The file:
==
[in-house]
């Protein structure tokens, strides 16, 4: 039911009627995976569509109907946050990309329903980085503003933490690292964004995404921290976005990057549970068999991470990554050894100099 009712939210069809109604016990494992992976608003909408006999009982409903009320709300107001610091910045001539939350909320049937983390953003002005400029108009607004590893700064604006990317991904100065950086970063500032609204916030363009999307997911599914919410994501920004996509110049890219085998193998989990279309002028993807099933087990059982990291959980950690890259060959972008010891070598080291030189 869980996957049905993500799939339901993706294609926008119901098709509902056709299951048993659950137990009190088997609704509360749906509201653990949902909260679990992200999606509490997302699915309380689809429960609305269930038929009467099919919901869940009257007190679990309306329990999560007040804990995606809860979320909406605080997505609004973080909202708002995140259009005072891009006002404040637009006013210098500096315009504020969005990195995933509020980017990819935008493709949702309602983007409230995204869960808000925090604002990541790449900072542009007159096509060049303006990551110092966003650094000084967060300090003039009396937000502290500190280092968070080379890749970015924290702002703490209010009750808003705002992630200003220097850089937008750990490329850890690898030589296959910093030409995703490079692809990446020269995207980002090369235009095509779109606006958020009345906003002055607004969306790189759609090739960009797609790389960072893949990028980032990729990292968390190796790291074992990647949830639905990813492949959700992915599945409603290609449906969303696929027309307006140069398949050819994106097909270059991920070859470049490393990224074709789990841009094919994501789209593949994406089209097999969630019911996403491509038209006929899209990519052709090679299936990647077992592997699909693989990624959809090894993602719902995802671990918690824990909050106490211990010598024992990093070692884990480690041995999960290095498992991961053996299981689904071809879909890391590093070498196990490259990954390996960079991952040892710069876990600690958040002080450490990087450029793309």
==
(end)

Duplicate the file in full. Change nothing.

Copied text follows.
[in-house]
């Protein structure tokens, strides 16, 4: 039911009627995976569509109907946050990309329903980085503003933490690292964004995404921290976005990057549970068999991470990554050894100099 009712939210069809109604016990494992992976608003909408006999009982409903009320709300107001610091910045001539939350909320049937983390953003002005400029108009607004590893700064604006990317991904100065950086970063500032609204916030363009999307997911599914919410994501920004996509110049890219085998193998989990279309002028993807099933087990059982990291959980950690890259060959972008010891070598080291030189 869980996957049905993500799939339901993706294609926008119901098709509902056709299951048993659950137990009190088997609704509360749906509201653990949902909260679990992200999606509490997302699915309380689809429960609305269930038929009467099919919901869940009257007190679990309306329990999560007040804990995606809860979320909406605080997505609004973080909202708002995140259009005072891009006002404040637009006013210098500096315009504020969005990195995933509020980017990819935008493709949702309602983007409230995204869960808000925090604002990541790449900072542009007159096509060049303006990551110092966003650094000084967060300090003039009396937000502290500190280092968070080379890749970015924290702002703490209010009750808003705002992630200003220097850089937008750990490329850890690898030589296959910093030409995703490079692809990446020269995207980002090369235009095509779109606006958020009345906003002055607004969306790189759609090739960009797609790389960072893949990028980032990729990292968390190796790291074992990647949830639905990813492949959700992915599945409603290609449906969303696929027309307006140069398949050819994106097909270059991920070859470049490393990224074709789990841009094919994501789209593949994406089209097999969630019911996403491509038209006929899209990519052709090679299936990647077992592997699909693989990624959809090894993602719902995802671990918690824990909050106490211990010598024992990093070692884990480690041995999960290095498992991961053996299981689904071809879909890391590093070498196990490259990954390996960079991952040892710069876990600690958040002080450490990087450029793309």